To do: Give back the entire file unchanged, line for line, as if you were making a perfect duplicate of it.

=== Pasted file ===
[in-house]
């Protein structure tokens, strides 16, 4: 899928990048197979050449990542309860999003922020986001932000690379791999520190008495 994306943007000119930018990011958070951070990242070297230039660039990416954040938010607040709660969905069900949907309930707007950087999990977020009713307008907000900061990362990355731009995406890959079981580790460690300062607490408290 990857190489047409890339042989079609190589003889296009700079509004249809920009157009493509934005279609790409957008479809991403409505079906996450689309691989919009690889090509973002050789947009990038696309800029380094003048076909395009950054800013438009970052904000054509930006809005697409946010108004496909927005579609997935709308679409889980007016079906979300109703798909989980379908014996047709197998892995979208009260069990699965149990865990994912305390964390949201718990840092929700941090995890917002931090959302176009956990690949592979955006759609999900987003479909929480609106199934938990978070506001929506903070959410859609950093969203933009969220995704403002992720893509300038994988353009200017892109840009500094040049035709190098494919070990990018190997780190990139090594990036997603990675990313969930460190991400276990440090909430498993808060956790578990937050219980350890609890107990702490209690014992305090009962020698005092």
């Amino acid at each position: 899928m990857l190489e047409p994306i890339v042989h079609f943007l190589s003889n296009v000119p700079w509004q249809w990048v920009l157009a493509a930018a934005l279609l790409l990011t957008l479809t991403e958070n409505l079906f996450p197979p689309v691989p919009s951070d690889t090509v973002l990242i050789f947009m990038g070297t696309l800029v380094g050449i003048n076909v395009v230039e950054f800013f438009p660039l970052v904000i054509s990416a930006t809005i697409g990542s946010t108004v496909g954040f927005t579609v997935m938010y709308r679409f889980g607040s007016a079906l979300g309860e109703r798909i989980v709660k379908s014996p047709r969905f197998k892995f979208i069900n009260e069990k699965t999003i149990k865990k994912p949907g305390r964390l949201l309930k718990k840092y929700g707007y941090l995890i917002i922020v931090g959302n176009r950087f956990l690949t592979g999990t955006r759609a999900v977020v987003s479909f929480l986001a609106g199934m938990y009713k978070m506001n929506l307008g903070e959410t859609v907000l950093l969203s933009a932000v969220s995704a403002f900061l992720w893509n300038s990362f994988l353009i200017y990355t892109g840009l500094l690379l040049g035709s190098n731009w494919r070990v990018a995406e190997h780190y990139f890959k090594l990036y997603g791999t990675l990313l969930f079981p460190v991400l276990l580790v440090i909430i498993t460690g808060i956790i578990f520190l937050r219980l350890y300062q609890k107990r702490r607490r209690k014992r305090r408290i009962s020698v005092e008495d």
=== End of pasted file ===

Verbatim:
[in-house]
């Protein structure tokens, strides 16, 4: 899928990048197979050449990542309860999003922020986001932000690379791999520190008495 994306943007000119930018990011958070951070990242070297230039660039990416954040938010607040709660969905069900949907309930707007950087999990977020009713307008907000900061990362990355731009995406890959079981580790460690300062607490408290 990857190489047409890339042989079609190589003889296009700079509004249809920009157009493509934005279609790409957008479809991403409505079906996450689309691989919009690889090509973002050789947009990038696309800029380094003048076909395009950054800013438009970052904000054509930006809005697409946010108004496909927005579609997935709308679409889980007016079906979300109703798909989980379908014996047709197998892995979208009260069990699965149990865990994912305390964390949201718990840092929700941090995890917002931090959302176009956990690949592979955006759609999900987003479909929480609106199934938990978070506001929506903070959410859609950093969203933009969220995704403002992720893509300038994988353009200017892109840009500094040049035709190098494919070990990018190997780190990139090594990036997603990675990313969930460190991400276990440090909430498993808060956790578990937050219980350890609890107990702490209690014992305090009962020698005092």
């Amino acid at each position: 899928m990857l190489e047409p994306i890339v042989h079609f943007l190589s003889n296009v000119p700079w509004q249809w990048v920009l157009a493509a930018a934005l279609l790409l990011t957008l479809t991403e958070n409505l079906f996450p197979p689309v691989p919009s951070d690889t090509v973002l990242i050789f947009m990038g070297t696309l800029v380094g050449i003048n076909v395009v230039e950054f800013f438009p660039l970052v904000i054509s990416a930006t809005i697409g990542s946010t108004v496909g954040f927005t579609v997935m938010y709308r679409f889980g607040s007016a079906l979300g309860e109703r798909i989980v709660k379908s014996p047709r969905f197998k892995f979208i069900n009260e069990k699965t999003i149990k865990k994912p949907g305390r964390l949201l309930k718990k840092y929700g707007y941090l995890i917002i922020v931090g959302n176009r950087f956990l690949t592979g999990t955006r759609a999900v977020v987003s479909f929480l986001a609106g199934m938990y009713k978070m506001n929506l307008g903070e959410t859609v907000l950093l969203s933009a932000v969220s995704a403002f900061l992720w893509n300038s990362f994988l353009i200017y990355t892109g840009l500094l690379l040049g035709s190098n731009w494919r070990v990018a995406e190997h780190y990139f890959k090594l990036y997603g791999t990675l990313l969930f079981p460190v991400l276990l580790v440090i909430i498993t460690g808060i956790i578990f520190l937050r219980l350890y300062q609890k107990r702490r607490r209690k014992r305090r408290i009962s020698v005092e008495d």